Dr. Dumoulin on NVALT 12 Data in NSCLC

Daphne Dumoulin, MD
Published: Monday, Jul 22, 2019



Daphne Dumoulin, MD, pulmonologist, Erasmus MC Cancer Institute, Netherlands, discusses the NVALT 12 study, a trial examining paclitaxel/carboplatin/bevacizumab inducing peripheral effector CD8 T-cell proliferation that could be prone to treatment in checkpoint inhibitors in patients with non–small cell lung cancer (NSCLC).

After treating patients with 6 weeks of paclitaxel/carboplatin/bevacizumab, there was an increase in the number of proliferating CD8 T cells compared with baseline. Meanwhile, CD4 T cells remained stable. Proliferating CD8 T cells express PD-1 more frequently and express more PD-1 per cell compared with non-proliferating CD8 T cells, according to Dumoulin. However, patients with more than a two-fold increase in proliferation of T cells did not show a better outcome.

The study shows paclitaxel/carboplatin/bevacizumab induces proliferation of CD8 T cells and expresses more co-inhibitory checkpoint molecules. The next step, according to Dumoulin, is to investigate if these proliferating CD8+ T cells are predictive of a response to checkpoint inhibition therapy as sequential or concurrent therapy.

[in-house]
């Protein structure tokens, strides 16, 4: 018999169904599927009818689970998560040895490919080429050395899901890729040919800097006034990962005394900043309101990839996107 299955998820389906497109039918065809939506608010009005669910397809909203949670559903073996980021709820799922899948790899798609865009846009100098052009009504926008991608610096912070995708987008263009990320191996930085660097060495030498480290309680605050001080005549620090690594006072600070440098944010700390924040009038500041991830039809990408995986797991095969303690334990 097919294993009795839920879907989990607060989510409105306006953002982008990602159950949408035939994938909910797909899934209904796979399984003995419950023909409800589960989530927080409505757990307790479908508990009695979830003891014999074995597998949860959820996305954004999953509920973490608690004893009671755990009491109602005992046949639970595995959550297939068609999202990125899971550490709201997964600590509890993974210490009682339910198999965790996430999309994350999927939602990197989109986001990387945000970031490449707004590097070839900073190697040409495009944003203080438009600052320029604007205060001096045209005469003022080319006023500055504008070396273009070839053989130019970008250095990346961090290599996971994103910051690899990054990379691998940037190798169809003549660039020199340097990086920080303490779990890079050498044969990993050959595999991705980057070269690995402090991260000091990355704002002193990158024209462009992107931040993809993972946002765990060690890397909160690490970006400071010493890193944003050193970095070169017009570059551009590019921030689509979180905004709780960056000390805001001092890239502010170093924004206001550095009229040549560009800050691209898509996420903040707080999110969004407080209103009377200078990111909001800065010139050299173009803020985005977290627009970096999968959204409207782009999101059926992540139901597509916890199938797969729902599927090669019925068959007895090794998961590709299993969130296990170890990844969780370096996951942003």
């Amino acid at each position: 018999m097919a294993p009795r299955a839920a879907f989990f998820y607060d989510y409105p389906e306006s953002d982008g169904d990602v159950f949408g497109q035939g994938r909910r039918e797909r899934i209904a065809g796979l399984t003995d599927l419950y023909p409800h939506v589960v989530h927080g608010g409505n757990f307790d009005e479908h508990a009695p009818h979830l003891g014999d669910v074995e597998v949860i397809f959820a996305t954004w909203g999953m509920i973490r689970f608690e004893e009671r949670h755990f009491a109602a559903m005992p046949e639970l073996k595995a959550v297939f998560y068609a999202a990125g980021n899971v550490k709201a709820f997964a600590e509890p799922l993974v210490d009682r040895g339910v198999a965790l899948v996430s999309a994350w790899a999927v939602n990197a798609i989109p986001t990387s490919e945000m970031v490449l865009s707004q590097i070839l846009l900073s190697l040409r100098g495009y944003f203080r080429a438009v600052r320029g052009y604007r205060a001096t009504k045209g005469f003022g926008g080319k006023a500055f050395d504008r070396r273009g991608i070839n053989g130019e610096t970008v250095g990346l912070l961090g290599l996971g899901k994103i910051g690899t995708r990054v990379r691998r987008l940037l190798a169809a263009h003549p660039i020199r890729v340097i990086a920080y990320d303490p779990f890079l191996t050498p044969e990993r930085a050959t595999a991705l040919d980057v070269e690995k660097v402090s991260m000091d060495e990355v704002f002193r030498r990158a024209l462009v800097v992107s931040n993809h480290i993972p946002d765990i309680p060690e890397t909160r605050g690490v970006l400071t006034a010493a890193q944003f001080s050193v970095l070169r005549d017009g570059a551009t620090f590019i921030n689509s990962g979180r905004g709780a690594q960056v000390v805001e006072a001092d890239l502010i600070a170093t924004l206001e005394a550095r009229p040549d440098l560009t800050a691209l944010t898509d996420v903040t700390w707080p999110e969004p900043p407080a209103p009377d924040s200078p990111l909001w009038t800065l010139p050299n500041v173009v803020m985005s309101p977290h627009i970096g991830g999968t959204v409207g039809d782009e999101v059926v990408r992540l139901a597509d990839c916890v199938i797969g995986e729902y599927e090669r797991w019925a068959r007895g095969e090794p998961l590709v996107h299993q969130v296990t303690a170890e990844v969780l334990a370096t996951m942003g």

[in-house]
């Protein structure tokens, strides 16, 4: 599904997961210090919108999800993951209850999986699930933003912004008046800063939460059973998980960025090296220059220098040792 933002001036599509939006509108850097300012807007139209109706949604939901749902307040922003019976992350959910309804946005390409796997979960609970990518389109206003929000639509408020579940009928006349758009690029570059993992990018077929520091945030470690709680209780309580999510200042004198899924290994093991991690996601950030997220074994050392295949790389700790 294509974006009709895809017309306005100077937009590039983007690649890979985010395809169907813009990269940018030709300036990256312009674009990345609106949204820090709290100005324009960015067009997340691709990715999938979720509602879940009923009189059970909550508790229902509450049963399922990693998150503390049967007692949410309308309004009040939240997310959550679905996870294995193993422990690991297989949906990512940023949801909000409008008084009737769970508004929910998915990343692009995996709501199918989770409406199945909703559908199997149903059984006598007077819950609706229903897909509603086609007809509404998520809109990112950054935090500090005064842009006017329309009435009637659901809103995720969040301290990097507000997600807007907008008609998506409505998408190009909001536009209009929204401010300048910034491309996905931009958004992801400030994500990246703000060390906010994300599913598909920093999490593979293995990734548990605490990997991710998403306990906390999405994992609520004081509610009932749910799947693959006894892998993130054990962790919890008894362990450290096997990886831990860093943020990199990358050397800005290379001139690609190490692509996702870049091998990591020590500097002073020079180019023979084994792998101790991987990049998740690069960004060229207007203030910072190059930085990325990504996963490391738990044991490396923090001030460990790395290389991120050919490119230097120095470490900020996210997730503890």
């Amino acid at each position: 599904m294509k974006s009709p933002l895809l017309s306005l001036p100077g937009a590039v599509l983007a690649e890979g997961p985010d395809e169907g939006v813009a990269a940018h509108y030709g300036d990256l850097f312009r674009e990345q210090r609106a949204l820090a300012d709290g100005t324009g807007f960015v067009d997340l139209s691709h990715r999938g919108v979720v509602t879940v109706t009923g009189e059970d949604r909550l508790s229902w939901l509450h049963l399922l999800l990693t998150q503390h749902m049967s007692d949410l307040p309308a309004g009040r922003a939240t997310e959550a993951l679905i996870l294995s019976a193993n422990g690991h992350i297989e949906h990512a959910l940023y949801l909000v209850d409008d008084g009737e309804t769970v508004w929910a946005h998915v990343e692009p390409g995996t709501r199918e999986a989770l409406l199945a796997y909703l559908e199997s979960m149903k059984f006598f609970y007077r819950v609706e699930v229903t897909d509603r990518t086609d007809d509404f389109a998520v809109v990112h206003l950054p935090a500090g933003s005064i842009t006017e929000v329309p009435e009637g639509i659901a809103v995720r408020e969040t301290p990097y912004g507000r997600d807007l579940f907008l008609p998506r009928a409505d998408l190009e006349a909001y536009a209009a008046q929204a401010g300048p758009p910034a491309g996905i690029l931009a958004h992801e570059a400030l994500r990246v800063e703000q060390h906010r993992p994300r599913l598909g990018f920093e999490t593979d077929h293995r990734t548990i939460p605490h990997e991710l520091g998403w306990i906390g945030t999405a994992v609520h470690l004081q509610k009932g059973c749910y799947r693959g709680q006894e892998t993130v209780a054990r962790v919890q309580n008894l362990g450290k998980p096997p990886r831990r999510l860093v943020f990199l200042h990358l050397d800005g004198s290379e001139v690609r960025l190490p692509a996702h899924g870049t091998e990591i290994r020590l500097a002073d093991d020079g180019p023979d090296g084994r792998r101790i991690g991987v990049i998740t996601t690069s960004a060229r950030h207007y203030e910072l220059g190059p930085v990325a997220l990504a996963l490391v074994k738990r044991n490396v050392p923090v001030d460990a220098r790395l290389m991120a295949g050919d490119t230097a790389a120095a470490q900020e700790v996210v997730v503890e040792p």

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Daphne Dumoulin, MD, pulmonologist, Erasmus MC Cancer Institute, Netherlands, discusses the NVALT 12 study, a trial examining paclitaxel/carboplatin/bevacizumab inducing peripheral effector CD8 T-cell proliferation that could be prone to treatment in checkpoint inhibitors in patients with non–small cell lung cancer (NSCLC).

After treating patients with 6 weeks of paclitaxel/carboplatin/bevacizumab, there was an increase in the number of proliferating CD8 T cells compared with baseline. Meanwhile, CD4 T cells remained stable. Proliferating CD8 T cells express PD-1 more frequently and express more PD-1 per cell compared with non-proliferating CD8 T cells, according to Dumoulin. However, patients with more than a two-fold increase in proliferation of T cells did not show a better outcome.

The study shows paclitaxel/carboplatin/bevacizumab induces proliferation of CD8 T cells and expresses more co-inhibitory checkpoint molecules. The next step, according to Dumoulin, is to investigate if these proliferating CD8+ T cells are predictive of a response to checkpoint inhibition therapy as sequential or concurrent therapy.

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